Archaeology tour guides share their experiences
By Caroline Prance and John Scarborough, Earth Trust volunteers
As we share more of our archaeological finds from the dig, this week we’ve also caught up with two of our volunteer tour guides. Here they share what inspired them to take part, and some of their highlights from the last few months.
Caroline: Having relocated to Oxfordshire two years ago, the chance to be involved with Earth Trust and be part of the guided tours of the Clumps and dig site was too good an opportunity to miss. And what an experience! Visiting the Clumps on a regular basis we witnessed their splendour in all weathers. From the freezing cold (how many layers is it possible to put on?) driving rain (will my jacket and boots really keep me dry?) the blustery winds (did anyone else hear that before the wind blew the words away?) to the beautiful sunny days (anyone got a spare pair of sunglasses?) of early spring. Every visit brought with it something different and something not seen before. We even watched as Didcot Power Station emerged out of the mist the week before it was demolished and the landscape changed for ever.
John: One aspect of the tours that I really enjoyed was talking about the commanding location of the Clumps. The two wings of the Ridgeway disappear into the distance towards Avebury in the south west and Ivinghoe Beacon in the north east. The nearby Roman road heads north from Silchester (towards the Clumps), and then follows the Thames round Streatley, Cholsey and Brightwell Cum Sotwell before heading over the Sinodun hills.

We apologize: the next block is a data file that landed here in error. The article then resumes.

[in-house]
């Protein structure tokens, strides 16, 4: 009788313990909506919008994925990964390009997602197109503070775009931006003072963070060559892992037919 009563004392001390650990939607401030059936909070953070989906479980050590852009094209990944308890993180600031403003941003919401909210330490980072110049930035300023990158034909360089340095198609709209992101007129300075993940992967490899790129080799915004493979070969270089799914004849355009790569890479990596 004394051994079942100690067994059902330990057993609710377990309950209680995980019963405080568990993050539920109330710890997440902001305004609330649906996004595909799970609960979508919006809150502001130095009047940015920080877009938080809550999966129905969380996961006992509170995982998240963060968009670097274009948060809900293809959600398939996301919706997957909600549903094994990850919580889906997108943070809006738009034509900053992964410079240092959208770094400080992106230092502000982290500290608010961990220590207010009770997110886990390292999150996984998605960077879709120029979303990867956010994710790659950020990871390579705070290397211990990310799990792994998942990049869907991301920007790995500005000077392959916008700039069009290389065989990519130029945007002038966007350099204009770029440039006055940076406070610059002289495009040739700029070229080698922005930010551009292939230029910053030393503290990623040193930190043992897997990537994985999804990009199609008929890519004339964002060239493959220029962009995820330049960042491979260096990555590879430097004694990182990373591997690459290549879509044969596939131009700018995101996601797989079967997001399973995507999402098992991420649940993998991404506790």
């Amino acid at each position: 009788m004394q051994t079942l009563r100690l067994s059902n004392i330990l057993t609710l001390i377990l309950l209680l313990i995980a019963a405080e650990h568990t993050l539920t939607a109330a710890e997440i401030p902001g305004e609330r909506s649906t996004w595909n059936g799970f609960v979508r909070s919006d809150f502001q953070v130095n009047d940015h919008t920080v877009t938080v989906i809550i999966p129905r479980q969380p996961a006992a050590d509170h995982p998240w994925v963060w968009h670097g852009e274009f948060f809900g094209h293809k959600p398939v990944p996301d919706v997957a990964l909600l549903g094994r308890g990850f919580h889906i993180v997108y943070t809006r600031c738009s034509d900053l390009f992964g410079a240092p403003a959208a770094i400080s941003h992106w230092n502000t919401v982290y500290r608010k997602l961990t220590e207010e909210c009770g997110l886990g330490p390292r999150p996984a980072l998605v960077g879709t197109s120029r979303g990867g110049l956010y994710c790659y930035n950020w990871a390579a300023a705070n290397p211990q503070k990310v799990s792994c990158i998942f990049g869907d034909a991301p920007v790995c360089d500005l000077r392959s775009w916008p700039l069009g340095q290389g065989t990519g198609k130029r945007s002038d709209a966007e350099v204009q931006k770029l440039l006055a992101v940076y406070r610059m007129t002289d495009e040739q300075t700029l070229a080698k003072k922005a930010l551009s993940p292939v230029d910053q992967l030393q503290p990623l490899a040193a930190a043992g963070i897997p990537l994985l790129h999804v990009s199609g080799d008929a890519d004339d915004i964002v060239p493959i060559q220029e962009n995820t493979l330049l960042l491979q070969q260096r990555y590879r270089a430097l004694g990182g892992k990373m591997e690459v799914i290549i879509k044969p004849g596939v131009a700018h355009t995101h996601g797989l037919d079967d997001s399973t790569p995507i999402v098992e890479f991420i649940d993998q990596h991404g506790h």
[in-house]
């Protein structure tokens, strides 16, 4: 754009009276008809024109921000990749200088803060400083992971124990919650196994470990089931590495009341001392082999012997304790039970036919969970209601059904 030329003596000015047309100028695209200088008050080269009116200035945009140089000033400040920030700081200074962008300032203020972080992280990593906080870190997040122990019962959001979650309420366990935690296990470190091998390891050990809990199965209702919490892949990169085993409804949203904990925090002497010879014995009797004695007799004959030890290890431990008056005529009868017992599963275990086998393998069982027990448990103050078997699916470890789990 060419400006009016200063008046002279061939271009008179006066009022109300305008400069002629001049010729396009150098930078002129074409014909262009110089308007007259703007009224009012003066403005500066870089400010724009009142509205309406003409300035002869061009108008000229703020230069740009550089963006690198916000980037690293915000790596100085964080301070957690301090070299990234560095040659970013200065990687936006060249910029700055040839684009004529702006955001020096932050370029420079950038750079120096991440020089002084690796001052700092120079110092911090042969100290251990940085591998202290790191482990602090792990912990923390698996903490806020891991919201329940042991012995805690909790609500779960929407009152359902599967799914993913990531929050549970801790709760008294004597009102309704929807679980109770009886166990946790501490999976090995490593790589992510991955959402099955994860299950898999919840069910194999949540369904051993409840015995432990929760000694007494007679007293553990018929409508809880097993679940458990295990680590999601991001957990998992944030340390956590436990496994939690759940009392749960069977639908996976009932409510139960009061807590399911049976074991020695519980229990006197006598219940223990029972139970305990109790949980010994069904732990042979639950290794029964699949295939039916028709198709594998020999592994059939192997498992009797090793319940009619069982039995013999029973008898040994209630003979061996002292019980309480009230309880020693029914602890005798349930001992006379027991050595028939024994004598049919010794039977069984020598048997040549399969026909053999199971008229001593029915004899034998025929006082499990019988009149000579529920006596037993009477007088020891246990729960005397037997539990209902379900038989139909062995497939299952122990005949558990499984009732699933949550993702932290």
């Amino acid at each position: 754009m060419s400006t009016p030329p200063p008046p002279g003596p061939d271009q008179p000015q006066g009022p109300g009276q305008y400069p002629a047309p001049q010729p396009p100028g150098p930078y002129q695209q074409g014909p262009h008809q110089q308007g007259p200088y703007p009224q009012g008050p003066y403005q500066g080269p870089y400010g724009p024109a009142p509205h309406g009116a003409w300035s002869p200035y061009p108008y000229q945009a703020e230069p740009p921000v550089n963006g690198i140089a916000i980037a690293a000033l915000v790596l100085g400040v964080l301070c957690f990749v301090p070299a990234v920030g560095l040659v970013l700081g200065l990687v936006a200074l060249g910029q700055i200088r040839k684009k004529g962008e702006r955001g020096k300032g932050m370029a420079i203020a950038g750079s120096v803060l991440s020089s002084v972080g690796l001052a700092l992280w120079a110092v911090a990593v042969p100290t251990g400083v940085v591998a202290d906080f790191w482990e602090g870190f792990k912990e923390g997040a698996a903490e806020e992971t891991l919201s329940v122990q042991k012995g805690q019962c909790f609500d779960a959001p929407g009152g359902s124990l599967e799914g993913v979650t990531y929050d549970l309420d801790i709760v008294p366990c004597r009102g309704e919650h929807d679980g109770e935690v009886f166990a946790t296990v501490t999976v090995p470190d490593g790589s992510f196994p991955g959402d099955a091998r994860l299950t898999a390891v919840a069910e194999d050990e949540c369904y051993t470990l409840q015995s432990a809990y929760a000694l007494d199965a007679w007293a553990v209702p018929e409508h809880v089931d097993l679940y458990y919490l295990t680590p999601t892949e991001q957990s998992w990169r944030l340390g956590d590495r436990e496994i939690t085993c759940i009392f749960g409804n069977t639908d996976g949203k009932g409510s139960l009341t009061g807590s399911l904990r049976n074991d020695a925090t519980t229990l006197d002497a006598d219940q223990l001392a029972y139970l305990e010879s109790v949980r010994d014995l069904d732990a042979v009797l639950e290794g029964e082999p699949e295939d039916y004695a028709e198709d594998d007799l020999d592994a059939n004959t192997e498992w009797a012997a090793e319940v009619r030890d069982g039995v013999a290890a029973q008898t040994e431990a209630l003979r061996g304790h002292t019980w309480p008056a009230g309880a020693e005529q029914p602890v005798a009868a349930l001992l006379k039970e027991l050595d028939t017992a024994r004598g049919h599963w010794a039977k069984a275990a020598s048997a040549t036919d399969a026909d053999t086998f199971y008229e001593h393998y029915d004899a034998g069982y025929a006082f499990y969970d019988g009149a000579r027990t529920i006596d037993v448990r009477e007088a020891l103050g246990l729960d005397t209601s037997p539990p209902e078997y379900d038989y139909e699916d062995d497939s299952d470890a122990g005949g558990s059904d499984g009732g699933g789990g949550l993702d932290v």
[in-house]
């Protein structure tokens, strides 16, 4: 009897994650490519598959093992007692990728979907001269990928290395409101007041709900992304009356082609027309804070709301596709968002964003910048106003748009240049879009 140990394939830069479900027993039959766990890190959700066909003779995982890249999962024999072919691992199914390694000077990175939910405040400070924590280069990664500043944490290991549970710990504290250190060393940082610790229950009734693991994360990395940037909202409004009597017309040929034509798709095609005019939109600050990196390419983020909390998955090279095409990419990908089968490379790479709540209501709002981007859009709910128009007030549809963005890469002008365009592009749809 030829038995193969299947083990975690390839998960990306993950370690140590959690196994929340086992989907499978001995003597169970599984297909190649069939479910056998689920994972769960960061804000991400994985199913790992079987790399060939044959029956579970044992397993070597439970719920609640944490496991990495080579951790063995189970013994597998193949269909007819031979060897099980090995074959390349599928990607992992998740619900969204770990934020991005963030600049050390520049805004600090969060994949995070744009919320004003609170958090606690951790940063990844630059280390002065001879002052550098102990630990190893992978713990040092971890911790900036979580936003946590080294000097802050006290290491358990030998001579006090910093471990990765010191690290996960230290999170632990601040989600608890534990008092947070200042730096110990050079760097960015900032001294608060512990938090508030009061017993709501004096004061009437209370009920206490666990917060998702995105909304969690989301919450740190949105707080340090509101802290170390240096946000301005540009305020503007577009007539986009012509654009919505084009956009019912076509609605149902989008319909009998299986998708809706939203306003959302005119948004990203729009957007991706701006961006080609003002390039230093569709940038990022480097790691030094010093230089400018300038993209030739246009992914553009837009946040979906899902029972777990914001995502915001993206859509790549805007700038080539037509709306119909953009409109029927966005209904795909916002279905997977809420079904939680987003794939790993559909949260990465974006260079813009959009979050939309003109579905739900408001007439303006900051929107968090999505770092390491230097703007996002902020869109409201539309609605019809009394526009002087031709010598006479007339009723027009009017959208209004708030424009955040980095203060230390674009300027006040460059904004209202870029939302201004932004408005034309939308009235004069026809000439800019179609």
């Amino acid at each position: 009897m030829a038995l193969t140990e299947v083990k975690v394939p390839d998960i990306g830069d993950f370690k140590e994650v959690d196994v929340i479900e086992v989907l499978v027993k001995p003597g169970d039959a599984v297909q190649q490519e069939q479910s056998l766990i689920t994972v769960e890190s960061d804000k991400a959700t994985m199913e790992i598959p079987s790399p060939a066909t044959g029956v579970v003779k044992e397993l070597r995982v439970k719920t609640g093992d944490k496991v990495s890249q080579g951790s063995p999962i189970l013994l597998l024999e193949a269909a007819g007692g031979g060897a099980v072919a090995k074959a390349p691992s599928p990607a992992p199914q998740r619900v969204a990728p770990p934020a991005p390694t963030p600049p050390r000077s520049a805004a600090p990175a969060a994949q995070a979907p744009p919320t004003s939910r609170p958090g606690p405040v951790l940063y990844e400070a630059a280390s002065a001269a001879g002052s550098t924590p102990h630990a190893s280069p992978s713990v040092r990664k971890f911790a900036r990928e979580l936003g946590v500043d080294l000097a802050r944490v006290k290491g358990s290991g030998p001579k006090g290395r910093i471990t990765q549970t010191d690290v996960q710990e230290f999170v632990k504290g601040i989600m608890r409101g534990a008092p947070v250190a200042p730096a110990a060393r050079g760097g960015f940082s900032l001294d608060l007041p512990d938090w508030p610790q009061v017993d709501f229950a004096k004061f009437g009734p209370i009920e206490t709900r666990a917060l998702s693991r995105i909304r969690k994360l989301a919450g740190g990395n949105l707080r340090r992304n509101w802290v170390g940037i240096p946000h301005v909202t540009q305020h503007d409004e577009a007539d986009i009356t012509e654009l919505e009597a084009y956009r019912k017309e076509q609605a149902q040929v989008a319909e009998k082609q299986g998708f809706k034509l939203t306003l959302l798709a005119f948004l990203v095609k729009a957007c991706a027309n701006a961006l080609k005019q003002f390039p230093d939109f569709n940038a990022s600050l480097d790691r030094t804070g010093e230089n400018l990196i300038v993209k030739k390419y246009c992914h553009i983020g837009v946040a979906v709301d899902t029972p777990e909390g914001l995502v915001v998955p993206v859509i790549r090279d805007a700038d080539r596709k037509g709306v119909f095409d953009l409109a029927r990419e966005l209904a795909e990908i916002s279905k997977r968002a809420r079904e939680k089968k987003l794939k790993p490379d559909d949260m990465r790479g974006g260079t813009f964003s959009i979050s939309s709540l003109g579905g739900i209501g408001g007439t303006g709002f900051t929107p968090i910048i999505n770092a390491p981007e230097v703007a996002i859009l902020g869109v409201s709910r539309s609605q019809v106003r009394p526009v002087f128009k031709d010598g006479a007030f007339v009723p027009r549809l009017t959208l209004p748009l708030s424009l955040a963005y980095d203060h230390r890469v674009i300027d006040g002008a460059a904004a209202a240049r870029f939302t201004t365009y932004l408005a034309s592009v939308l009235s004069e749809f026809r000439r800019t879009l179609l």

Tales from the tours
Stories were told of the disorganised Iron Age folk. Rumour has it, they removed clothing and donned armours of blue ‘paint’ (a mixture of crushed woad, a plant used for blue dye, and urine) and stood on top of Castle Hill waiting for the more organised Roman military. We also shared tales of war artist Paul Nash, who was enchanted by the shapes and mystique of the Clumps. And last but not least, of the Poem Tree and the local ‘naughty lad’ Joseph Tubb who dreamt of becoming a wood carver, and snuck off to carve out his poem on a tree.
Learning from DigVentures
There was always a sense of expectation when we approached the archaeologists in the trenches because we could see how the dig had progressed each week. DigVentures, digging away in all weathers, were always smiling and keen to make archaeology come alive.
Caroline: An abiding memory for me was hearing about skeletons found before going to the site. Despite the warnings, I wasn’t prepared for my first viewing of a skeleton being gently revealed and the emotions this would evoke in me.
John: One find that had “wow” factor for me was the key! It had, amazingly, survived despite being so close to the surface – but what did it lock? It was very well made and one would assume from the shank length that the door (or box) was quite thick and robust.
A lasting impression
Above all, the greatest privilege was to meet so many people on the tours who were so generous in sharing their stories and knowledge – we learnt something new on every tour. Our understanding of the area improved tenfold, enriched by those personal accounts. Childhood memories of playing on the Clumps, flying kites, running, remembering the Poem Tree, and sharing the work of Nash and other local artists, as well as knowledge of the local archaeology.
Caroline adds: We were also able to meet another volunteer Chris, who was due to lead tours but very sadly died unexpectedly. I joined Chris on one of his practice runs of the tour, and remember his huge knowledge base, his humbleness and infectious sense of fun – an unforgettable character.